December 2017 news

December 2017 newsletter with links on genetics/AI/politics/psychology/biology/economics, 2 movie reviews and 1 anime review (newsletter)
created: 30 Nov 2017; modified: 08 Jan 2018; status: finished; confidence: log; importance: 0

This is the December 2017 edition of the newsletter; previous, November 2017 (archives). This is a summary of the revision-history RSS feed, overlapping with my Changelog & Google+; brought to you by my donors on Patreon.


  • Nothing completed






  • Icarus (documentary about the Russian doping program’s (temporary) downfall; the filmmaker Bryan Fogel benefits from the incredible luck of having decided to dabble in doping (EPO+testosterone) for bicycle racing to demonstrate how the anti-doping test programs can be defeated, with some assistance from the director of the Russian anti-doping laboratory, Grigory Rodchenkov. They hit it off and he has interviews/conversation from before and during the exposure, assists Grigory in escaping from Russia and avoiding an unexpected heart attack like his colleague, and whistleblowing to the FBI & NYT. The first ~15 minutes includes somewhat graphic needle use. The fly-on-the-wall aspect is compelling the same way The King of Kong is, but downplays the big picture in favor of a close focus on Grigory as a character study of an aging athletics nerd: what are his real motives? Did he really want to expose the truth and reveal the Russian cheating, or is he more of a Samson, pulling down the temple walls on himself & his enemies and destroying his own lifework by exposing the total bankruptcy of the anti-doping program as ordered by the Russian government from the top down? For all the film of his daily routine and playing with the filmmaker’s dog and Skype interviews with his family - incidentally, hacked snippets of which were apparently used on Russian TV to try to discredit him, which says interesting things about Microsoft’s stewardship of Skype - and rather heavy-handed invocations of Orwell’s 1984, he ultimately remains something of a cipher.)
  • Rollerball (1975 a humorous-sounding cult film, Rollerball is deadly serious about its dystopian setting. Following a quasi-Brave New World tact of a protagonist waking up to a post-freedom corporate-government dictatorship with a population distracted by drugs and circuses, with an Ender’s Game/Hunger Games/Battle Royale twist of the protagonist being an athlete whose success at the game causes others to try to use the game to destroy him. The rollerball sport itself is done with impressive dedication, and one can see why the Wikipedia entry mentions people being interested in life imitating art - certainly rollerball makes more sense than Quidditch, and as much sense as football, to me, although admittedly the equipment/rink requirements are challenging. The film breaks off before depicting the expected culmination in a revolution. Despite the length, not much actually happens due to a remarkably leisurely pacing: we see the protagonist’s home quite often, and not much of the world or his supposed effects on the masses. This puts Rollerball in an awkward place: it’s not camp or funny, but it also spends too much time on largely wasted moody scene-setting in between rollerball games so the world-building is unconvincing despite a few pointed scenes that work well such as the senile world computer which is unable to answer any questions or an elite party devolving into hysterical violence in blowing up trees.)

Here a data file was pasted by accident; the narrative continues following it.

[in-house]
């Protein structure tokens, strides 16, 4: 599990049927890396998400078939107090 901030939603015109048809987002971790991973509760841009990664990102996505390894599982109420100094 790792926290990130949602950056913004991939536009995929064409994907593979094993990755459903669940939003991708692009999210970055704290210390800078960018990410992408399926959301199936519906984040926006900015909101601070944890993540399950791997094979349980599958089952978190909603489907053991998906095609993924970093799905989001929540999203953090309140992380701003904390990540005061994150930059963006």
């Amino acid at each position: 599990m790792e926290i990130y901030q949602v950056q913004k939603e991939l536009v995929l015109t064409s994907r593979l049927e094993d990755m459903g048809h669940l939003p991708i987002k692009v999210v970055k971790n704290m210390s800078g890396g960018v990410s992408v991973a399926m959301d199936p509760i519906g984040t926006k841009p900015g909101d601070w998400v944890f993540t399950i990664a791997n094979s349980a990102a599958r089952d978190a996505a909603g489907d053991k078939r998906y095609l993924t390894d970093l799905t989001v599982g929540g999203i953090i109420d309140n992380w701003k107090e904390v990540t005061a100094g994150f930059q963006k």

• Prison School (inside all the juvenile raunch, the BDSM and nipple-hair jokes, in the broad manzai-style comedy familiar from anime comedies like Cromartie High, beats a full-metal shonen heart of gold as the protagonists become nakama and learn the value of manly friendship. Combined with the fairly intricate plotting, I enjoyed PS more than I expected.)